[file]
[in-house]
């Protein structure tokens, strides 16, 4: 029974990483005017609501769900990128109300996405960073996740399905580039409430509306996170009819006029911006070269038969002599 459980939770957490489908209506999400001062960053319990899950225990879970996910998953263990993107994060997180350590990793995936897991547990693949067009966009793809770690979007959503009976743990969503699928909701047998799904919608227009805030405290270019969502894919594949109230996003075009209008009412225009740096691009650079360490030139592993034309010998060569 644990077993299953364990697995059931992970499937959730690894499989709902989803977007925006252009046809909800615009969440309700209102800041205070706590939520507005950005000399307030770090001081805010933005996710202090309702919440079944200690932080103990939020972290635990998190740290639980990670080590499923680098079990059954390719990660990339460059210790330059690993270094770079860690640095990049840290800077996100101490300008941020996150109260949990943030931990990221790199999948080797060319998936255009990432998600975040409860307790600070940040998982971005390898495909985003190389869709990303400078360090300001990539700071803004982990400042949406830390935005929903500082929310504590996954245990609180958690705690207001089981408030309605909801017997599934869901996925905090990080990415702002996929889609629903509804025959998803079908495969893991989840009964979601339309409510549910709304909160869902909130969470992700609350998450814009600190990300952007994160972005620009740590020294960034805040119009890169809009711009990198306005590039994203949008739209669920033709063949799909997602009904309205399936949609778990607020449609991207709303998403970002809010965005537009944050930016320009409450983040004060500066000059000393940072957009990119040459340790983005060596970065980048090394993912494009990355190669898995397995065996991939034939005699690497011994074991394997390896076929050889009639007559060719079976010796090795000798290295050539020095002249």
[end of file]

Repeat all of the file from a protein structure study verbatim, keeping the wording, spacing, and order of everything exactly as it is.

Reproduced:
[in-house]
């Protein structure tokens, strides 16, 4: 029974990483005017609501769900990128109300996405960073996740399905580039409430509306996170009819006029911006070269038969002599 459980939770957490489908209506999400001062960053319990899950225990879970996910998953263990993107994060997180350590990793995936897991547990693949067009966009793809770690979007959503009976743990969503699928909701047998799904919608227009805030405290270019969502894919594949109230996003075009209008009412225009740096691009650079360490030139592993034309010998060569 644990077993299953364990697995059931992970499937959730690894499989709902989803977007925006252009046809909800615009969440309700209102800041205070706590939520507005950005000399307030770090001081805010933005996710202090309702919440079944200690932080103990939020972290635990998190740290639980990670080590499923680098079990059954390719990660990339460059210790330059690993270094770079860690640095990049840290800077996100101490300008941020996150109260949990943030931990990221790199999948080797060319998936255009990432998600975040409860307790600070940040998982971005390898495909985003190389869709990303400078360090300001990539700071803004982990400042949406830390935005929903500082929310504590996954245990609180958690705690207001089981408030309605909801017997599934869901996925905090990080990415702002996929889609629903509804025959998803079908495969893991989840009964979601339309409510549910709304909160869902909130969470992700609350998450814009600190990300952007994160972005620009740590020294960034805040119009890169809009711009990198306005590039994203949008739209669920033709063949799909997602009904309205399936949609778990607020449609991207709303998403970002809010965005537009944050930016320009409450983040004060500066000059000393940072957009990119040459340790983005060596970065980048090394993912494009990355190669898995397995065996991939034939005699690497011994074991394997390896076929050889009639007559060719079976010796090795000798290295050539020095002249």